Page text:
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Past Exhibitions – 2015
Whakakitenga pāhi

Matatau
14 November 2014 – 1 March 2015

An exhibition of work by the under-graduates and post-graduates of the Māori Visual Art programmes, Toioho ki Apiti at Massey University. The 2014 work included performance, video, painting, and photography.

Uku Rere – Nga Kaihanga Uku
22 November 2014 – 15 February 2015

Featured the work of five internationally renowned Māori ceramic artists, Manos Nathan,  Wi Te Tau Pirika Taiepa, Paerau Corneal, Colleen Waata Urlich and Baye Riddell. It also featured several performances of Kiri, a dance and video work by Louise Potiki Bryant.

The exhibition was developed by Pataka Art + Museum.

Excellence, Top Art Manawatū
12 March 2016 – 3 April 2016

The art folios from secondary school students around the region that attained an Excellence mark in Level 3 NCEA.

Kermadec – Lines in the Ocean
16 March – 21 June 2015

Featured the work of nine artists who had been invited to travel to the Kermadec Islands by the PEW Environmental Trust. The artists explored the biology of the Kermadecs, the anatomy of  life surrounded by volcanoes and the ocean, and the litter that was cast on the beach by the sea.

This exhibition was developed by the PEW Environment Trust in collaboration with the artists. It was toured by Exhibition Services.

Rangitāhua – Volcanoes in the Sea
26 March – 28 June 2015

This exhibition showed some of the science of the Kermadec Islands including photographs of volcanic eruptions on Raoul island and footage from deep in the Kermadec Trench sourced from NIWA.
Developed with assistance from Science Centre Inc and NIWA.

Dinosaur Footprints
4 April – 21 June 2015

The exhibition examined the discovery of the first dinosaur footprints found in New Zealand, preserved in rocks in the Nelson. It looked at the processes palaeontologists used to document their discovery, included material about local fossils, and featured dinosaur models from our education and props collections.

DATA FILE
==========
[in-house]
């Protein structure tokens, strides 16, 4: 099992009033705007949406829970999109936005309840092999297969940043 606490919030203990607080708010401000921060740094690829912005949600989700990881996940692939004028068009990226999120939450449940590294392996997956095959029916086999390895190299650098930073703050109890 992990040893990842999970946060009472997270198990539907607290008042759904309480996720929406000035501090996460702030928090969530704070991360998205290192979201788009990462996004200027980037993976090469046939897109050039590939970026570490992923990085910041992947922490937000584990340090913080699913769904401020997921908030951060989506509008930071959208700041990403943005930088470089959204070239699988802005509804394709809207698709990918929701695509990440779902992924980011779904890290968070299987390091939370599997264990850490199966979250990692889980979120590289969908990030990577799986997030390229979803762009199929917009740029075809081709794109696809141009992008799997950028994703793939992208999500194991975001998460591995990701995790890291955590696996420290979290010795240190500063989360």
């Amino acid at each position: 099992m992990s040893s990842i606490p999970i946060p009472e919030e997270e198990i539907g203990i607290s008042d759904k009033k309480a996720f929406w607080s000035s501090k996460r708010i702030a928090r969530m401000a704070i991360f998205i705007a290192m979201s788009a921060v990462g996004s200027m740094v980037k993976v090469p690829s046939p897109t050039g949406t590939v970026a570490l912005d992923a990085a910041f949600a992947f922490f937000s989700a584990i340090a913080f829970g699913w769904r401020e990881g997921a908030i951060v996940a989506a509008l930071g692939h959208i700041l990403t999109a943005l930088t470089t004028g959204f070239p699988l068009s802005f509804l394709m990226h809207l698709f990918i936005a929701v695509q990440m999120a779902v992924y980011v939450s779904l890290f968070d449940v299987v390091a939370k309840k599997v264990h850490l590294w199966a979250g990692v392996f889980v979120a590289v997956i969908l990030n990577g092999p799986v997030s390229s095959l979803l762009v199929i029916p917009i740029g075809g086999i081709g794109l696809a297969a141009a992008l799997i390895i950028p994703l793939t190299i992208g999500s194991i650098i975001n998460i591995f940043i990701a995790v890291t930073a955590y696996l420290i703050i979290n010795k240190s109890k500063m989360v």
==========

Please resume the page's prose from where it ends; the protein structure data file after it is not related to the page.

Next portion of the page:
The exhibition was developed and toured by GNS Science.

Pasifika: Treasures in the Manawatū
16 August 2014 – 19 July 2015

The exhibition was co-created with the Pasifika community of Palmerston North. They loaned their measina (treasures) and these were displayed alongside taonga from the Te Manawa collections. The title was specifically worded to imply that the measina and taonga are treasures, but the people, the community, are the greatest treasure of all.

Sunlight – Ihi Kōmaru
18 April 2015 – 6 September 2015

A Te Manawa-developed interactive exhibition that explores the Sun and its impact on life and culture, and the various properties of light.

Farewell Zealandia – Forgotten Kiwi Songs of WWI
25 April – 28 August 2015

The forgotten Kiwi songs of World War One tell the story of what it meant to be a New Zealander living through the turmoil and tragedy at the time. Commemorating campaigns and battles as well as life on the home front, Farewell Zealandia is a musical record of people’s hopes and fears, sense of duty, loss and remembrance.